THE SAGA OF GISLI THE OUTLAW - A Viking Saga - Anon E. Mouse - ebook

THE EVENTS described in the saga of Gisli the Soursop reach from about the year AD930 to AD980, in a time when the law of Iceland had not yet been established.  Men were ruled by their conscience and Gisli, a champion of Iceland, was outlawed for murder by the Chieftain Bork at the Thorsness Thing, or Council Meeting.  But besides his sentence he was doomed, even before his birth. He and his kin were under a curse, for they had kept the broken bits of "Graysteel", bits of the thrall's good sword, which came with a withering spaedom, or divination. So under sentence and under a curse Gisli went on the run. For fourteen years with the help of family, friends and those who really knew the truth, he managed to evade Bork’s men and bounty hunters alike.To the end Gisli fought hard, taking with him eight of the fourteen who eventually cornered him one snowy night on the crags. It has been said by many that there never was a more famous and honourable defence made by one man in times of which the truth is known. Even as death approached Gisli managed to compose and sing one final verse to his wife who stood nearby.As with many champions through the ages, Gisli was also a true poet and his verses have genuine thought and feeling lying underneath, as you will frequently find in this volume.It has also been said that this is one of the finest, if it be not the very finest, of the lesser Sagas. When translating it is difficult to grasp the full spirit of the story, but here it has been accomplished with the detail of scenery and costume thoroughly mastered.33% of the net profit from the sale of this book will be donated to Charities.TAGS: Viking, Norse, Saga, adventure, action, Northern, Northmen, chase, on the run, curse, sentence, graysteel, Bork, cruel leader, Iceland, Norway, Scandinavia, divination, fight, freedom, bounty hunter, search, verse,

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from the Icelandic





Originally published by




* * * * * * *

Resurrected by




The Saga of Gisli the Outlaw

Typographical arrangement of this edition

© Abela Publishing 2017

This book may not be reproduced in its current format in any manner in any media, or transmitted by any means whatsoever, electronic, electrostatic, magnetic tape, or mechanical ( including photocopy, file or video recording, internet web sites, blogs, wikis, or any other information storage and retrieval system) except as permitted by law without the prior written permission of the publisher.

Abela Publishing,


United Kingdom






The Publisher acknowledges the work that

George Webbe Dasent

did in translating and publishing

Gisli the Outlaw

in a time well before any electronic media was in use.

* * * * * * *

33% of the net from the sale from this book

will be donated to charities.


THIS English version of the Gisli Saga is formed out of a fusion of the two Icelandic texts which have come down to us; the elder text having been generally followed, and the younger used to supply deficiencies.

It is needless to speak of the story unless it can speak for itself in the English tongue. It is enough, therefore, to say that this is one of the finest, if it be not the very finest, of the lesser Sagas, among which it holds the same rank as Njala among those of greater length.

In one respect it is perhaps superior to any Saga. Gisli was a true poet, and his verses, though full of the periphrases and involutions common in that class of Icelandic composition, have genuine thought and feeling lying underneath them. It is hoped, if the English renderings run smoother than the Icelandic originals, the spirit which warms them may not be found utterly wanting. In this, as in other respects, Gisli must speak for himself.

But one thing may surely here be spoken of--the kind deeds and help of friends. To the skilful hand that drew the illustrations which adorn this volume the Translator and the reader owe special thanks. It is seldom that the spirit of a story has been so fully grasped, and details of scenery and costume so thoroughly mastered.

To his friend Guðbrandr Vigfússon, an Icelander of profound knowledge in the language and literature of his country, the Translator's thanks for many valuable explanations and suggestions are most justly due and most heartily given.

The sword on the title-page has been most daintily drawn from an original, just such as "Graysteel" must have been, by the accomplished pencil of Mr. Drummond. To him, too, a meed of praise is due.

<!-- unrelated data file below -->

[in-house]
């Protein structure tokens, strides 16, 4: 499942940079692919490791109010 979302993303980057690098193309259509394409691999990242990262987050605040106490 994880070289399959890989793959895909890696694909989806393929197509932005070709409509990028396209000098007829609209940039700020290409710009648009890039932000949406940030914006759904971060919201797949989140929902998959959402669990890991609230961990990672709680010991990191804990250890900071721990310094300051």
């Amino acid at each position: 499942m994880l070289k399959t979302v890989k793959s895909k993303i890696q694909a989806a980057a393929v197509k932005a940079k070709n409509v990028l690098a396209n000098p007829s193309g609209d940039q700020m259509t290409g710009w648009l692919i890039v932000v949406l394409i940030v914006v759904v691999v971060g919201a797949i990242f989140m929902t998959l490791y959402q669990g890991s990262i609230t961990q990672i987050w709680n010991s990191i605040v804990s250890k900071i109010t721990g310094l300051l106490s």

December 15, 1865.






































THE events described in the Saga of Gisli the Soursop reach from the end of Harold Fairhair's reign to the middle of the reign of Earl Hacon the Bad, or from about the year 930 to 980. Nothing can be livelier or more truthful than the account contained in it of Norwegian and Icelandic life and manners during those fifty years. In Norway itself, about the beginning of that period, Harold Fairhair, now grown old, had shared the kingdom which he had won with so much toil and blood among his sons, to be ruled over by Eric Bloody-axe as overking. Eric's incapacity and his wife Gunnhillda's cruelty soon lost what his politic father had won. He was forced to fly the land, and was succeeded by Hacon, another son of Harold Fairhair, who was called Hacon Athelstane's Fosterchild, because he had been sent by his father to be fostered by that famous English king. Of this prince, whose memory was held very dear by his people as Hacon the Good, the Saga of Gisli Soursop contains a sketch which, as a mere interpolation, has been banished from the body of the text, but which well deserves to stand here:--"As soon as he heard of his father's death Hacon came west from England and went straight north to Drontheim, where he sought out first Sigurd the jarl of Hladir, and promised to give him up the jarldom which his father had held if he would back his claim as king. 'Methinks,' he said, 'that would be a good bargain if thou put me forward as king, and I gave thee such honour as thy father held before thee. Then thou wouldst be free and not fettered, as all now are in this land.' It had been one of, the imposts of Harold Fairhair that he claimed as his own all the soil in Norway, both tilled and untilled, and the sea and lakes as well. Every man was to be his tenant and vassal. Now the jarl thinks over the matter; and it seemed to him that Hacon spoke fair, and so they struck a fast friendship. Then the jarl calls together a Thing of the three districts round Drontheim; and as soon as the Thing was set, up rises Hacon and spoke thus:--'It is well known to all men who have now come hither how Harold Fairhair laid all Norway under his feet--all the way north from Finmark down to the Gotha-Elf. He was, in truth, absolute king over all men. He had, too, as ye well know, a host of sons, most of them proper men; but he loved them very unevenly. Some he sent away to other lands, but some be kept with him about his court; and of all of them it was Eric Bloody-axe whom he weened would rule first and foremost of all his sons. So all obeyed him well in that matter as long as he lived; but now my kinsman Eric has wrought very many things which are beyond bearing. And so I will ask this boon of all ye good men of Drontheim, that ye shall try to stay and strengthen him who will be more forbearing to the people, and who will rather let his kinsmen and the folk lift their heads a little, than him who strives to pull the people down. As for me, I wish to make it known that I will give up their freeholds to all those men who will cling to me and call me king.'